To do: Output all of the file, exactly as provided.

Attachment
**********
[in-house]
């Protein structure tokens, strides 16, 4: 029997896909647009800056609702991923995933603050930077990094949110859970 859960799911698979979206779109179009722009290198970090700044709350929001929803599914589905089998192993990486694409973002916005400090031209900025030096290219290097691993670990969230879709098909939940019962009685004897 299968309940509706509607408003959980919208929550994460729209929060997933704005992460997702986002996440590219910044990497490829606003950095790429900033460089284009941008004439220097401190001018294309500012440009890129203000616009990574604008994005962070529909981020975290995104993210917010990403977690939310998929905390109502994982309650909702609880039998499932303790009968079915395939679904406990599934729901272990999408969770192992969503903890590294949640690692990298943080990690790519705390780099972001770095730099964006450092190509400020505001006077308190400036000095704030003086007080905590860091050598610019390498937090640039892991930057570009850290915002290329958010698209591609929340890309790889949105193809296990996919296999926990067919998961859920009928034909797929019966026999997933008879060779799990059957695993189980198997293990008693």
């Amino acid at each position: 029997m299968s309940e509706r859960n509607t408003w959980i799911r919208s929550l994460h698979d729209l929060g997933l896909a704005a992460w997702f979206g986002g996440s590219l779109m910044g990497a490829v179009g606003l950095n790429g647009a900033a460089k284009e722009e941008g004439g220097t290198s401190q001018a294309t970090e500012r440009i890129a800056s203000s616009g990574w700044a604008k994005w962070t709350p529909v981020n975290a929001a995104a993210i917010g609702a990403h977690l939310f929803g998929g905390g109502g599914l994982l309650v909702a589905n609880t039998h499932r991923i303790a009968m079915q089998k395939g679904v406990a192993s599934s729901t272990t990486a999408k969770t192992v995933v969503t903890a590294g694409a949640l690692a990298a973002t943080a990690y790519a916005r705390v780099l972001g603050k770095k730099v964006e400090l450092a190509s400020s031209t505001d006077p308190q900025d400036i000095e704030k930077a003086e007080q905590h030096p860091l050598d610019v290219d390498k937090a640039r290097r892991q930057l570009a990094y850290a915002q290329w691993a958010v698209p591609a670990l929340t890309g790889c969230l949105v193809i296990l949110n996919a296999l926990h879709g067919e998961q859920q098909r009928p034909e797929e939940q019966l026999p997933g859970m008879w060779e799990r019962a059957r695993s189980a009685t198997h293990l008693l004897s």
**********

[in-house]
């Protein structure tokens, strides 16, 4: 029997896909647009800056609702991923995933603050930077990094949110859970 859960799911698979979206779109179009722009290198970090700044709350929001929803599914589905089998192993990486694409973002916005400090031209900025030096290219290097691993670990969230879709098909939940019962009685004897 299968309940509706509607408003959980919208929550994460729209929060997933704005992460997702986002996440590219910044990497490829606003950095790429900033460089284009941008004439220097401190001018294309500012440009890129203000616009990574604008994005962070529909981020975290995104993210917010990403977690939310998929905390109502994982309650909702609880039998499932303790009968079915395939679904406990599934729901272990999408969770192992969503903890590294949640690692990298943080990690790519705390780099972001770095730099964006450092190509400020505001006077308190400036000095704030003086007080905590860091050598610019390498937090640039892991930057570009850290915002290329958010698209591609929340890309790889949105193809296990996919296999926990067919998961859920009928034909797929019966026999997933008879060779799990059957695993189980198997293990008693």
């Amino acid at each position: 029997m299968s309940e509706r859960n509607t408003w959980i799911r919208s929550l994460h698979d729209l929060g997933l896909a704005a992460w997702f979206g986002g996440s590219l779109m910044g990497a490829v179009g606003l950095n790429g647009a900033a460089k284009e722009e941008g004439g220097t290198s401190q001018a294309t970090e500012r440009i890129a800056s203000s616009g990574w700044a604008k994005w962070t709350p529909v981020n975290a929001a995104a993210i917010g609702a990403h977690l939310f929803g998929g905390g109502g599914l994982l309650v909702a589905n609880t039998h499932r991923i303790a009968m079915q089998k395939g679904v406990a192993s599934s729901t272990t990486a999408k969770t192992v995933v969503t903890a590294g694409a949640l690692a990298a973002t943080a990690y790519a916005r705390v780099l972001g603050k770095k730099v964006e400090l450092a190509s400020s031209t505001d006077p308190q900025d400036i000095e704030k930077a003086e007080q905590h030096p860091l050598d610019v290219d390498k937090a640039r290097r892991q930057l570009a990094y850290a915002q290329w691993a958010v698209p591609a670990l929340t890309g790889c969230l949105v193809i296990l949110n996919a296999l926990h879709g067919e998961q859920q098909r009928p034909e797929e939940q019966l026999p997933g859970m008879w060779e799990r019962a059957r695993s189980a009685t198997h293990l008693l004897s």